1:00 P.M. EST Nov. 1, 2010
Patrick Friday (left) communicates via Skype with Rev. Jong Sung Kim in South East Asia during a 10-Fold webcast at United Methodist Communications studios in Nashville, Tenn.
A UMNS photo by Ronny Perry.
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10-Fold accomplished its purpose more than 40,000-fold.
The innovative online site attracted more than 417,000 people from 92 countries during a recent 10-day period featuring live webcasts about United Methodist projects throughout the world.
Two of the lives enriched were those of the Rev. Mark Terwilliger, pastor of Beach Lake United Methodist Church in Pennsylvania, and a youth from the church.
Terwilliger was watching a webcast for 10-Fold when he noticed the status post of one of his youth on Facebook. The youth said she was "bored," so he invited her to watch the webcast about the "Shade and Fresh Water Program," a project featuring sports, health and drama for children ages 6 to 14 from urban areas in Brazil. Thirty Methodist schools serve more than 3,500 kids.
By the end of the webcast, Terwilliger said, the youth “had asked questions, wanted to make a donation to Shade through the Advance, got UMVIM information to volunteer in Brazil, and wrote back to talk to me about leadership roles in the church.”
10-Fold has been described as an online mission movement for the 21st century. For 10 days last month, the website featured live webcasts on church mission projects related to themes including children's health and wholeness, missionaries in the United States, missionaries around the world, church leader training, church planting worldwide, social justice, clean water and sanitation, health care in Africa and sustainable agriculture. The website features Skype, streaming videos, online chats and downloadable podcasts.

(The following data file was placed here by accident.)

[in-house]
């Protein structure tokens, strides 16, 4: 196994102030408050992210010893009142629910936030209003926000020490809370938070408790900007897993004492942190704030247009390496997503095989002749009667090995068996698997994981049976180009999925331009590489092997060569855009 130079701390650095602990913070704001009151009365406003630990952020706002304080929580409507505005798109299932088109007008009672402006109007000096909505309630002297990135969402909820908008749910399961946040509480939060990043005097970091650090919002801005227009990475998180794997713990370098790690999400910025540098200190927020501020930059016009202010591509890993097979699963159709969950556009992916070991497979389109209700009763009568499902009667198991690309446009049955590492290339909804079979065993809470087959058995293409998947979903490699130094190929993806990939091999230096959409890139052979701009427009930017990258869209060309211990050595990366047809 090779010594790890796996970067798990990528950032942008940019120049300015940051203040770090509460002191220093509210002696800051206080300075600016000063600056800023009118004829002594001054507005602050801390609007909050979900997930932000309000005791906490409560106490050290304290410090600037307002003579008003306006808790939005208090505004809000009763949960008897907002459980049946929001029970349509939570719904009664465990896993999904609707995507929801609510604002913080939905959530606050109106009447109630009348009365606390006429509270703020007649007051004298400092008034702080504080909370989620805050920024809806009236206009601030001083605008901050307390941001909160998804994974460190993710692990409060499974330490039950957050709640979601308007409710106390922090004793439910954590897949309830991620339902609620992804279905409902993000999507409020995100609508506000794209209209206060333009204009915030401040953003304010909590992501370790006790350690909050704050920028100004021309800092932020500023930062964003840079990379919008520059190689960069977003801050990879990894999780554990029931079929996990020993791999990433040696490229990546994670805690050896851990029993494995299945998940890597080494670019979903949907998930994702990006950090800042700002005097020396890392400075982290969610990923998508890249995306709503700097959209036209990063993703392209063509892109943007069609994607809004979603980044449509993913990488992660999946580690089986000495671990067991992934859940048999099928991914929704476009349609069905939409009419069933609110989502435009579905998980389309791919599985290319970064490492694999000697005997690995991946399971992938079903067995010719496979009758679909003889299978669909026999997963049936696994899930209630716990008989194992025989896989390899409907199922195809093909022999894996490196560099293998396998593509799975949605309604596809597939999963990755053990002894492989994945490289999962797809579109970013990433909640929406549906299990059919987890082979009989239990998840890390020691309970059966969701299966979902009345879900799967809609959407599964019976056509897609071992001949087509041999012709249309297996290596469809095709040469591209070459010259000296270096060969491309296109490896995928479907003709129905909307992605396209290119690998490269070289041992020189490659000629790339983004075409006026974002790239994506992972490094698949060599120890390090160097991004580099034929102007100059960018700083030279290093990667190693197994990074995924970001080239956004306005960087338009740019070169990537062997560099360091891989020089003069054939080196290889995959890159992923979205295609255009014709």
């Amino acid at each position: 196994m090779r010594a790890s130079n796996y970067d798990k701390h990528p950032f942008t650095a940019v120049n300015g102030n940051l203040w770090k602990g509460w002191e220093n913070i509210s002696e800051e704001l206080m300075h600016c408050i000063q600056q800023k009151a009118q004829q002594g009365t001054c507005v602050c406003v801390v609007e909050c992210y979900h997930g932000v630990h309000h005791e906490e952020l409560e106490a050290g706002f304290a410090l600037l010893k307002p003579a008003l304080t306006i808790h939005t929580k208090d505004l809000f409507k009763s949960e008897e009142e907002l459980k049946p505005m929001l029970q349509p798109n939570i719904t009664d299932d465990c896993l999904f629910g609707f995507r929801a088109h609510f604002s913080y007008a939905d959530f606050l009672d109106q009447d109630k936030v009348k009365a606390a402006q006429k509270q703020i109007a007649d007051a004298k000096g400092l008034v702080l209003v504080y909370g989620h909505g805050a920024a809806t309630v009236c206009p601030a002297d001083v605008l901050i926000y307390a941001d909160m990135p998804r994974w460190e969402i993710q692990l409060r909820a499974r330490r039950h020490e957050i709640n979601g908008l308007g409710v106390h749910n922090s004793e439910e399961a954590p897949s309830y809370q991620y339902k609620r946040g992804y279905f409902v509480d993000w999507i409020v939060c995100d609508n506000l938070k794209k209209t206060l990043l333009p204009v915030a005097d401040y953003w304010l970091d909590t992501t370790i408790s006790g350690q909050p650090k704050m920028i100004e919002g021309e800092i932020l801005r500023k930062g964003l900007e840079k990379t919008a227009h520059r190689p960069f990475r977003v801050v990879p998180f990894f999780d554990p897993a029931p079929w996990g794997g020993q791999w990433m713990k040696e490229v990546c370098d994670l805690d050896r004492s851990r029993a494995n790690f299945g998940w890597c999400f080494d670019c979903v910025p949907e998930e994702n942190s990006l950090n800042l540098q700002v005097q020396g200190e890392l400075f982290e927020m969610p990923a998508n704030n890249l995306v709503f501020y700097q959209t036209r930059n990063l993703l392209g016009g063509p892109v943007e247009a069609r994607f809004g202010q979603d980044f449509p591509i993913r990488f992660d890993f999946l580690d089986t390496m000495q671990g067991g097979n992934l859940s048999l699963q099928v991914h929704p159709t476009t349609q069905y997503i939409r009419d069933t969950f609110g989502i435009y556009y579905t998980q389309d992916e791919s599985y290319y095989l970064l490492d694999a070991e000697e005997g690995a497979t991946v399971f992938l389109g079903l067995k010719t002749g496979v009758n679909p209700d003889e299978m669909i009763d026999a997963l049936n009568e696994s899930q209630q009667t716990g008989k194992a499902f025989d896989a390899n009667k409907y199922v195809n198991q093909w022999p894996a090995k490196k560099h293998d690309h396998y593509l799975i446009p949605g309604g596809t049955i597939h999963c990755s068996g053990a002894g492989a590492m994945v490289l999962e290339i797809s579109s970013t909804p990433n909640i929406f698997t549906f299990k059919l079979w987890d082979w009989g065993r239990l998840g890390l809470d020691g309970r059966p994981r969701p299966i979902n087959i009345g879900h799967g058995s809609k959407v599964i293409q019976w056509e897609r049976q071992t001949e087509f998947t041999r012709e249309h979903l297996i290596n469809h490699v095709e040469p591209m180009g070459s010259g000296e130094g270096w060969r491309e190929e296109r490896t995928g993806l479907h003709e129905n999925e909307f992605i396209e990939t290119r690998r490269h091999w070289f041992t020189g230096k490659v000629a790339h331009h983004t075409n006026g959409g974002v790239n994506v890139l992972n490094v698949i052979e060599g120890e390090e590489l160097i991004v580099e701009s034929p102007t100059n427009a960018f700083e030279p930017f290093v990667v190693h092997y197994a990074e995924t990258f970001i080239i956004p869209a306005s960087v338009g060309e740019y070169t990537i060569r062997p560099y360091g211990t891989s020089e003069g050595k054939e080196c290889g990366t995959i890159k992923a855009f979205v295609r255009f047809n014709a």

Sharlene Jean offers a sample of treated drinking water to a child living in a makeshift camp in Gresier, Haiti. A UMNS
photo by Mike DuBose.
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During the campaign, people could help just by clicking the link of a particular project and becoming advocates. For each click, various church groups donated one dollar to the selected project, up to $10,000. More than 43,000 advocates were counted. An additional $30,000 was raised online for projects related to 10-Fold.
One strong advocate is Mark Terwilliger.
He challenges United Methodists to look for ways to make connections with youth and young adults. "In our connectional church, we have so many amazing resources to plug in youth and young adults who are looking for something in life."
More information about the 10-Fold initiative is available at www.10-Fold.org.
*Hygh is the associate general secretary, director of mission communications, for the United Methodist Board of Global Ministries.